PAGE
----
security contract since the rent increase was not sufficient to adequately maintain the project and
implement the NOI security contract. In order to maintain the security NTR made arrangements
with the Authority to receive the security funds directly.

The Owners stated that they were required by HUD and the Authority to include security in their
1992 budget and the HUD Field Office files seem to support this position. Specifically, Pittsburgh
field office documents show that the Owners were in jeopardy of rent reductions if they tried to
eliminate security. The Chief of Pittsburgh’s HUD Multifamily Housing Division stated that
requiring the owners to include security as part of their budget “may have been a stretch”
according to HUD’s Section-8 Housing Assistance Program Guidelines. In our opinion, NTR’s
ability to effectively provide and account for a security program for a scattered site property with
over 300 units spread over a four mile radius should have been considered before committing
scarce Section-8 funding.




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Results of Review

Our review disclosed the Housing Authority of the City of Pittsburgh provided NTR over $1
million without any assurance that funds were used to provide security to Northside Properties as
required. Contrary to the terms of its ACC and concerns expressed by the owners of Northside
Properties, the Authority incorporated NTR’s funding as part of Northside Properties overall
Section-8 operating budget, and then provided the security funds directly to NTR. NTR was not
required to provide the Authority with any documentation evidencing security services were
provided and funds were used as intended. As a result, there is no assurance project security was
actually provided, and much of the funding was misappropriated.

Paragraph 1.2 of Part I of the Annual Contributions Contract (ACC) authorizes the Authority to
(a) enter into an Agreement, (b) enter into a Contract, (c) make housing assistance payments on
behalf of the families, and (d) take other necessary actions, all in accordance with the forms,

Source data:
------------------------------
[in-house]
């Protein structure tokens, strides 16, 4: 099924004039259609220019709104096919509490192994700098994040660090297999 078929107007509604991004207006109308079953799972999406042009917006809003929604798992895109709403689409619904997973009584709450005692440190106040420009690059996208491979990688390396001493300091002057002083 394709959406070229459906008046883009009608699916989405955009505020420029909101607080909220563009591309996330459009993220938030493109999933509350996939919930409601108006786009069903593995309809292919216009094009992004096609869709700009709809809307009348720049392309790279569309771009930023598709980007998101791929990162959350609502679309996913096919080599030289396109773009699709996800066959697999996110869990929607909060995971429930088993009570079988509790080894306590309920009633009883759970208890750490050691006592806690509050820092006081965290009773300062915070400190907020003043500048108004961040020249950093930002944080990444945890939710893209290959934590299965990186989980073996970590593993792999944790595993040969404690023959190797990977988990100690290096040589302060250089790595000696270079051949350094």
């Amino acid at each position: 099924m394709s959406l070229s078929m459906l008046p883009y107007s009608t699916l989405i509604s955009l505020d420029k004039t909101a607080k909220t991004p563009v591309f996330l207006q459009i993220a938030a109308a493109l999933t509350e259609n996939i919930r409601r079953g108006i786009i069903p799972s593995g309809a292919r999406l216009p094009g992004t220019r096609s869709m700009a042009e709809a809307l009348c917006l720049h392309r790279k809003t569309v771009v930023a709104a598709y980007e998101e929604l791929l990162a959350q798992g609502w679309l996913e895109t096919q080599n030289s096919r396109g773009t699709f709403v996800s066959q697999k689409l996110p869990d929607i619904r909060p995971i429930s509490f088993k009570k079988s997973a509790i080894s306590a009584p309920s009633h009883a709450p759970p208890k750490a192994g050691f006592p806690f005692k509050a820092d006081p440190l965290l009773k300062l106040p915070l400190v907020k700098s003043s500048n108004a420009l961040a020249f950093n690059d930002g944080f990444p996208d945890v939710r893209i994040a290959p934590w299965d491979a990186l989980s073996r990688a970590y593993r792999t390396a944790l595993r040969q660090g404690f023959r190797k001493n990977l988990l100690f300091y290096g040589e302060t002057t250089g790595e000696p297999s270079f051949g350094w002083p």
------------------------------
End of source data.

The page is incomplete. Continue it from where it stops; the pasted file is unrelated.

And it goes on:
conditions, regulations, and requirements prescribed or approved by HUD.

Paragraph 1.8 states: “The PHA as Contract Administrator (CA) is primarily responsible for
administration of the Contract in accordance with this ACC and HUD regulations and
requirements, subject to the review and audit by HUD.

Between August 1993 and January 1997 the Authority has provided security funds of $1,034,584
directly to NTR. The Authority did not require NTR to sign a contract designating how the
security funds were spent and did not monitor the activities of NTR in a timely manner. Funds
were provided directly to NTR when the owners of Northside Properties expressed concerns over
the accountability of funds and the level of service provided. Furthermore, the project owner
signed an authorization that stated “all accounting and responsibility for the administration of
these payments and services shall be solely that of the Housing Authority of the City of
Pittsburgh” (Contract Administrator).

The Authority stated that it was the responsibility of the project owners to monitor NTR’s use of
the funding. However, the project owners clearly indicated they had concerns over the funding
provided to NTR and would not accept responsibility for the payment or accountability of funds
provided to NTR. Furthermore, the Authority did eventually exercise their control over the funds
when they discontinued funding NTR based on their September 1996 audit.

Our review disclosed NTR did not use its security funding for the intended purpose. Specifically,
NTR submitted budgets indicating funding would be used to provide for security personnel and
related expenses at North Side Properties. However, it appears the level of security provided
continued to decrease as funds were used to support NTR’s overall administrative costs, which
were largely comprised of salary and related expenses for NTR’s Executive Director and family
members. Furthermore, the Executive Director and her son and daughter (employees of NTR)
were not residents of the project.
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       Reduction in Security Personnel

       NTR went from contracting security services with an outside vendor to providing its own